Getting Ready for My New Job…. Urban Gardener

We have planted several dwarf fruit trees during the last 5 years, most in large pots.

At Christmas we had a bumper crop of lemons, limes and mandarins. I love citrus, easy to grow in Riverside, and the fruit has a long shelf life on the trees. Most of the limes and lemons ended up in the freezer for drinks this summer 😉


We made a quick visit last week to our home in California to visit with my Mom (cool) and Social Security (ugh).

But it was spring! The skies were blue and the hills were such a strong green with no hint of the summer brown coat they would soon wear.

Inspirational weather for creating a vegetable garden!

This is our fifth year at our townhouse in Riverside and the first time we will not be heading back overseas. So I used the quick visit to set up a vegetable garden.

Previous owners had used railroad ties beyond the retaining wall, so I don’t trust the quality of the soil for food that will go into my mouth. Besides, that land is bunny country.

bunny country

I use the area for some of our potted dwarf citrus.

What I am left with is a large deck area and the retaining wall. I started by filling pots with eggplants, tomatoes and peppers.

After I bought the pots, I read about the virtues of fiber pots and decided to experiment with those too.

This fabric bag is 50″ across and takes 100 gallons of soil. That was a lot of bags in our little Prius.
10 gallon fabric bag was $2.60 and the 18″ five gallon box was $3.40 each.

I also decided to add a vertical component on the retaining wall using window boxes. I planted the Chiba Green soybean, which can be used as edamame, a family favorite. This was the most expensive part of the project as it required a new hammer drill to get through the wall… but I do love the drill!

If this works out, the wall has room for at least another 12 feet of boxes.

This is California, so I needed to update my drip system. I elongated the stems and added more manifolds.

The water manifolds appear like the alien machines in War of the Worlds rising above the plants.

Putting the pieces of drip irrigation lines together can be a real pain… literally, but a simple trick is to soak the 1/4″ hose ends in hot water before you try to fit them together. They slide on easily and form a tight connection.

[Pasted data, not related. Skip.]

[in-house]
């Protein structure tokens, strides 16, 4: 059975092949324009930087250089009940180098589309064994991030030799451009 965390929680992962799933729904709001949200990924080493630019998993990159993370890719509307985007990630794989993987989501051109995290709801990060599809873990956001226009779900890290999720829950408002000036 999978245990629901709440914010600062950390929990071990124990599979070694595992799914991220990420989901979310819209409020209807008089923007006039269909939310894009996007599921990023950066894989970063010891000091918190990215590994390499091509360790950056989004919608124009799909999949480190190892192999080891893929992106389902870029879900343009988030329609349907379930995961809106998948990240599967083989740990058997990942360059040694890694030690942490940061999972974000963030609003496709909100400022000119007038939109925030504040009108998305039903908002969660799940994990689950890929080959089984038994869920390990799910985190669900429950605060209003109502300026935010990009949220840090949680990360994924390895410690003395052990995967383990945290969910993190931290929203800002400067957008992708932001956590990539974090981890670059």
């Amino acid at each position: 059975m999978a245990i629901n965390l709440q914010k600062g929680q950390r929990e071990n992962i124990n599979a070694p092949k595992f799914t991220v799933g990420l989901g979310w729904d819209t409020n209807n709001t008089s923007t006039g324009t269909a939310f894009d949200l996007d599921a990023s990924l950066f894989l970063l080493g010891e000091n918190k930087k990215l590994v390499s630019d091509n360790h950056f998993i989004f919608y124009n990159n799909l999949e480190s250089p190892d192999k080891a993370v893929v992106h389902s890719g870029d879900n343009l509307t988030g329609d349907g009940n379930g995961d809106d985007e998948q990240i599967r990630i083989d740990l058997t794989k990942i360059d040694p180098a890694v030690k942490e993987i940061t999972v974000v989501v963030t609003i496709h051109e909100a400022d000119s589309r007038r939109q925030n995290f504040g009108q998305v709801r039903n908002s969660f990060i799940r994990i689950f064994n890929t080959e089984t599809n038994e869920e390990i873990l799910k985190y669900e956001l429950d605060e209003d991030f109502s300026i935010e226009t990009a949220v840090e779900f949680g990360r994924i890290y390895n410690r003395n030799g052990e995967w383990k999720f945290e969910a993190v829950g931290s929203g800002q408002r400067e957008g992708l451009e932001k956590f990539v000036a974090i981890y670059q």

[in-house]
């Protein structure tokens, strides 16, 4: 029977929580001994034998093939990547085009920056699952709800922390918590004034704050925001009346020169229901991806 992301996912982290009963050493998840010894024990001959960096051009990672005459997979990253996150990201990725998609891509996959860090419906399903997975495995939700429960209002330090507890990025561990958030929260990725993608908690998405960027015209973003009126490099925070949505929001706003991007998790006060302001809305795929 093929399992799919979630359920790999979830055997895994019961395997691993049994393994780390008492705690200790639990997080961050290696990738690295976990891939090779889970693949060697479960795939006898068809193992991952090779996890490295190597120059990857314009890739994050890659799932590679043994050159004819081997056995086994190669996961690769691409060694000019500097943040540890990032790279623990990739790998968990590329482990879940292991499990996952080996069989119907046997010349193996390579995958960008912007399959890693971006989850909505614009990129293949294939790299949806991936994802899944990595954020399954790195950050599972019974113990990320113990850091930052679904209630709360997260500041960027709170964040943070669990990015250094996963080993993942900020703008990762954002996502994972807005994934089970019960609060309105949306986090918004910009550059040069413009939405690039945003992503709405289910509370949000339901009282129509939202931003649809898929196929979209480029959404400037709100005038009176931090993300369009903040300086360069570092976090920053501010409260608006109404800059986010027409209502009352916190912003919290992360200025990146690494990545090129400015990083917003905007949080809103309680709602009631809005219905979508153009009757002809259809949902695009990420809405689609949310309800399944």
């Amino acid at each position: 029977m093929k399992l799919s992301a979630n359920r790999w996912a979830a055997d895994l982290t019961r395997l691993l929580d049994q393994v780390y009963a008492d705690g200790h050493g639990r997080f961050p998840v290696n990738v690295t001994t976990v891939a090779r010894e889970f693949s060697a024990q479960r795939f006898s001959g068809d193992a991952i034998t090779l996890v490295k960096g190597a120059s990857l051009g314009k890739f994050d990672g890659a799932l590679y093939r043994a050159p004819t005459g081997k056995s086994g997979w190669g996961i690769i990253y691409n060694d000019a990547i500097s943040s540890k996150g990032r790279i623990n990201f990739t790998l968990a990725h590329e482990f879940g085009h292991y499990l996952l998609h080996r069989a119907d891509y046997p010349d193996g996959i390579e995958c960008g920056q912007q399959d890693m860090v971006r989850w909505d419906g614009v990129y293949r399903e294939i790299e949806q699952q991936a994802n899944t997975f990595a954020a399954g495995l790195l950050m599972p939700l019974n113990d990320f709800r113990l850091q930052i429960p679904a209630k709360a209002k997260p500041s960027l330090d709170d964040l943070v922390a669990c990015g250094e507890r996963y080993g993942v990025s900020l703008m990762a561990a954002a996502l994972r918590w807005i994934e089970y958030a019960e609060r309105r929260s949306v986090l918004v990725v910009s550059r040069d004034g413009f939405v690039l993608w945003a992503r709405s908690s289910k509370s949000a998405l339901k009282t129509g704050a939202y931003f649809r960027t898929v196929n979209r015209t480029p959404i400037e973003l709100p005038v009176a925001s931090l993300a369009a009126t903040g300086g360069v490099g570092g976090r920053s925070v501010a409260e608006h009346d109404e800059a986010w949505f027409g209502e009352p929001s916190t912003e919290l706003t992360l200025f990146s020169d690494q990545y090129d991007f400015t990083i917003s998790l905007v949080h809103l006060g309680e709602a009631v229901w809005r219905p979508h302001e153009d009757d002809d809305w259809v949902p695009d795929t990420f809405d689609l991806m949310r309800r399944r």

A green stem rises between the spaghetti lines.

All of the seeds I used were from Burpee Seeds. At one point in the 1900s Burpee was the largest mail order seed business in the US, but my relation to them was more personal. One of their three factory locations was in the Arlanza area of Riverside, California,  just down the street from where I grew up. The Burpee site is a great place for tutorials on container gardening.

Still room for more pots!

That’s all I could get done between visits to my mom and the Social Security office.

But in 8 weeks we will have lots of time to get to the other tasks like….

Replanting the vertical herb garden.
Sending prayers and plant food to the hydrangea.
Planting a vertical garden against the garage wall.
and watching the fruits of our labors grow…

Rampaging Gang Invades Our Home in Kathmandu

A loud crash on the patio announced their arrival.


We ran to the windows and looked out. We were surrounded! There were at least 8 of them. But not to worry, this is a daily happening for us. The “gang” is a large family of Rhesus Macaque, the temple monkeys of Nepal (and India).

Can you spot the youngster eating the trumpet flowers?
A large adult is watching the young one
Snapdragons are yummy too

Before we moved to Kathmandu I had dreams of growing fruit trees much like Southern California. The climate is very similar. It seems that anything you thrown into the soil here will sprout. But the first time I saw the monkeys demolish our papaya tree I realized dreams of fruit trees at our Kathmandu home would be fool’s errand.

Not every home in Kathmandu is like this, but we seem to be on daily migration route of this particular troop of monkeys. Some say they are part of this group: Gangs of Swayambhu

Years ago when they attacked the papaya tree, I went outside banging a pot and yelling at them. The largest one only paused a moment and barred his teeth at me. At that moment I did not think I was such a great ape and retreated inside.

You can see what effect my growl had on the monkeys who were ripping the branches off our pine tree yesterday.